apiVersion: v1 kind: Pod metadata: name: namespace: test # ← ← spec: containers: - name:
Whenever you create a docker image for your application, you use a base or parent image for it. Containers are built on top of the base image being used to create them. You need to be very cautious while choosing the base image as these images could contain vulnerabilities.
Operation "Red Kangaroo", Dynamic Analysis of 4M Public Docker Container Images, by Prevasio, revealed:
You can have a look at the summary here.
To make sure you do not become a victim of such images containing vulnerabilities that could be a threat to your applications, it is always recommended to start with enforcing image provenance policies and vulnerability scanning practices. To help yourself, you can have a look at the Magalix platform that offers all this and more.
Imagine you have all your workload on Kubernetes Clusters and you are carrying out a maintenance activity to upgrade the Cluster. While doing so, you took down one of your nodes running your pods which in turn killed your pods. This can lead to service unavailability or service outages due to draining nodes.
You are advised to create a PodDisruptionBudget (PDB) for each application to run highly available applications even when you introduce frequent voluntary disruptions. By creating a PodDisruptionBudget you make sure that no matter what the Cluster Administrator does to nodes as part of the maintenance activity i.e. if there are any voluntary disruptions., there should always be a minimum number of pods running in the cluster.
apiVersion: policy/v1 kind: PodDisruptionBudget # ← ← (Protecting an Application with a PodDisruptionBudget) metadata: name: spec: minAvailable: selector: matchLabels: :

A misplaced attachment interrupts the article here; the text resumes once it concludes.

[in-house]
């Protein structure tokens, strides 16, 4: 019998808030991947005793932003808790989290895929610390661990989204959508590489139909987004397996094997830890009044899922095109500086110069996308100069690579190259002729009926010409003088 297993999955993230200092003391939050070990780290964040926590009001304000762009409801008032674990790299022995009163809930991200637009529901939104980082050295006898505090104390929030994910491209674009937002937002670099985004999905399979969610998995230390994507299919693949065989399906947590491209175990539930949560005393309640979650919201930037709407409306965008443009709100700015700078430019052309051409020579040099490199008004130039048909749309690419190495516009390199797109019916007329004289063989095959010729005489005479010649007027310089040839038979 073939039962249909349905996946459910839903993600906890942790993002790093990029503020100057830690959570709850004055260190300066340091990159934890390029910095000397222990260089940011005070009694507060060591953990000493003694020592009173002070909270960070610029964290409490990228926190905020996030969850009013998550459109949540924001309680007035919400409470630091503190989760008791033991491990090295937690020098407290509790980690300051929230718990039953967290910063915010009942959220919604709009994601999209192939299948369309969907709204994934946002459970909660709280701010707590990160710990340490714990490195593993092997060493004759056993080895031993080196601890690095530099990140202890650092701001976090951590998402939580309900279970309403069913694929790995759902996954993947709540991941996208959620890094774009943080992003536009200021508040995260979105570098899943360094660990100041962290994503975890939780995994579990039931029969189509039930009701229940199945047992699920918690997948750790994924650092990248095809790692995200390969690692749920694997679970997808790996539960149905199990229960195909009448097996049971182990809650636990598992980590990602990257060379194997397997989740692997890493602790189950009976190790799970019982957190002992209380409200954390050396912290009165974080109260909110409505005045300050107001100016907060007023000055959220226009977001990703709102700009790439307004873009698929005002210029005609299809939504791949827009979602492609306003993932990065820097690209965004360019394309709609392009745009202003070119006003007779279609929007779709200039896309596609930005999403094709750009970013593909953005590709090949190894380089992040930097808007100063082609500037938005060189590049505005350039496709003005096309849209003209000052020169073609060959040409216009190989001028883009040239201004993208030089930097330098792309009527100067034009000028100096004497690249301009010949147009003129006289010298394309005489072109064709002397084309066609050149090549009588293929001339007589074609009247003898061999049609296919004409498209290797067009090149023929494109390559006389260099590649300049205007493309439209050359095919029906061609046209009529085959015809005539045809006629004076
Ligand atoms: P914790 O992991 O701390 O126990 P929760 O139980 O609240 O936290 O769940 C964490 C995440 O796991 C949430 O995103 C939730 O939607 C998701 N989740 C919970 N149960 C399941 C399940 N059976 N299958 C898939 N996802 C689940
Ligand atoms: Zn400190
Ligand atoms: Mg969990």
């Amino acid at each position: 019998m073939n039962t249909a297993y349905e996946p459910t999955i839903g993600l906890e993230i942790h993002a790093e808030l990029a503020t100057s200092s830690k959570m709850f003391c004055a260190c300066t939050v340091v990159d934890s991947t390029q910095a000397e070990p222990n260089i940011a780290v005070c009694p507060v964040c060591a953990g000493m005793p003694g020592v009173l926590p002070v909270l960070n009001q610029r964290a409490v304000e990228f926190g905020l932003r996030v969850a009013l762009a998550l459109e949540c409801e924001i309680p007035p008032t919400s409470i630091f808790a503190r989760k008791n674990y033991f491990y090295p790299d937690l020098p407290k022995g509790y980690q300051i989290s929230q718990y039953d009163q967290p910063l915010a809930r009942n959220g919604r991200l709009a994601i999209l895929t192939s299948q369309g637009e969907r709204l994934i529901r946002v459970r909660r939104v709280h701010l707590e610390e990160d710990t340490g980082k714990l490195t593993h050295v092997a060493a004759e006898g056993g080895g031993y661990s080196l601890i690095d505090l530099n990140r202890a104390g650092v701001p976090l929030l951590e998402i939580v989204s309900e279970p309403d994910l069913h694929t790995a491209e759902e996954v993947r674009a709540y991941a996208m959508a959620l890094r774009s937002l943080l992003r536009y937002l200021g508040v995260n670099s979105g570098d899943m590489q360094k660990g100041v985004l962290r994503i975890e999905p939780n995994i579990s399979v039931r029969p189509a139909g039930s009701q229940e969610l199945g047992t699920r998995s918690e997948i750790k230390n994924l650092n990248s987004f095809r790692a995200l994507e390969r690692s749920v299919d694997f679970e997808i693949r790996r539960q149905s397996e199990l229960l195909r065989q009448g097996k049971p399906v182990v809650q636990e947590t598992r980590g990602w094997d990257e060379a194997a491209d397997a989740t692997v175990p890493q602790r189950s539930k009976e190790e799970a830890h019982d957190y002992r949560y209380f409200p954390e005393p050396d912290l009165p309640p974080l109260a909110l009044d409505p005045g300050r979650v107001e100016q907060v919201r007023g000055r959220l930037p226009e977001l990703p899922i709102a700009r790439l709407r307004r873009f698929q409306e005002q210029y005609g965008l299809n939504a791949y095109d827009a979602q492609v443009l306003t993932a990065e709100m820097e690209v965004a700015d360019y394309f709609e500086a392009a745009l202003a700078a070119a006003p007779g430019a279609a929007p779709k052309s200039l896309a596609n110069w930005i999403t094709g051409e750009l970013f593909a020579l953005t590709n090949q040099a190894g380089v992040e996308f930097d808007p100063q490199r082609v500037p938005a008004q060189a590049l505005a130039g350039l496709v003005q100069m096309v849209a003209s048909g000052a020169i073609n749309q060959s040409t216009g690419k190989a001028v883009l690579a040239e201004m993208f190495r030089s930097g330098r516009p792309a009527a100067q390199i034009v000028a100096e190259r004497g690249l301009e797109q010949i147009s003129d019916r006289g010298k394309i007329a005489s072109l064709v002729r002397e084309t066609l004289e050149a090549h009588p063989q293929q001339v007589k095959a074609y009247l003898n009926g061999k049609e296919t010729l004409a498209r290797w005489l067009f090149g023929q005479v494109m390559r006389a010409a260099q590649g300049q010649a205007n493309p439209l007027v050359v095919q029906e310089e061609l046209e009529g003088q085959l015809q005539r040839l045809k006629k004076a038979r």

Applications deployed on Kubernetes can be accessed via Services. A Service is a Kubernetes object that exposes the application. It is an abstraction layer that defines a logical set of Pods. Requests from a Service are forwarded to backend Pods.
All the micro-services usually do not require access to them from the external network. While these applications are exposed via services, it may happen that the services are exposed to the external world, and external requests can reach pods via these services that can give away access to sensitive data.
It is important that you not expose your production workloads to outside networks or to the Internet using the Node Port and Load Balancer. You should always forbid the use of these two settings unless required.
NodePort / Load Balancer
apiVersion: v1 kind: Service metadata: name: spec: type: NodePort OR LoadBalancer # ← ← (Service available externally)
In this article, we saw 6 common Kubernetes Configurations that need to be avoided to save ourselves from the potential disaster of our Infrastructure. These are just a few Common Kubernetes Configurations, there are a lot of other configuration options Kubernetes brings up that need to be checked, monitored, and corrective action must be taken if required.
If we have to do this manually across the infrastructure then this would be very cumbersome. To keep the infrastructure and applications tightly secured, we do not have to look after all the moving parts in the cluster, rather, a tool like Magalix can come to the rescue here.
Magalix is a platform that helps us to enforce best practices, security, and standards inside Kubernetes and cloud-native apps and gives the right visibility at the right time to your team. Magalix scans and generates detailed compliance reports of our Kubernetes cluster, it helps protect our clusters against violations to keep them Secure, Compliant, and Reliable, and also exports events from the cluster to many different tools and formats. To know more about the platform, you are welcome to register with Magalix to get started with your free account today.
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Find out how to avoid misconfigurations in Kubernetes that may lead to security breaches or sensitive data leaks.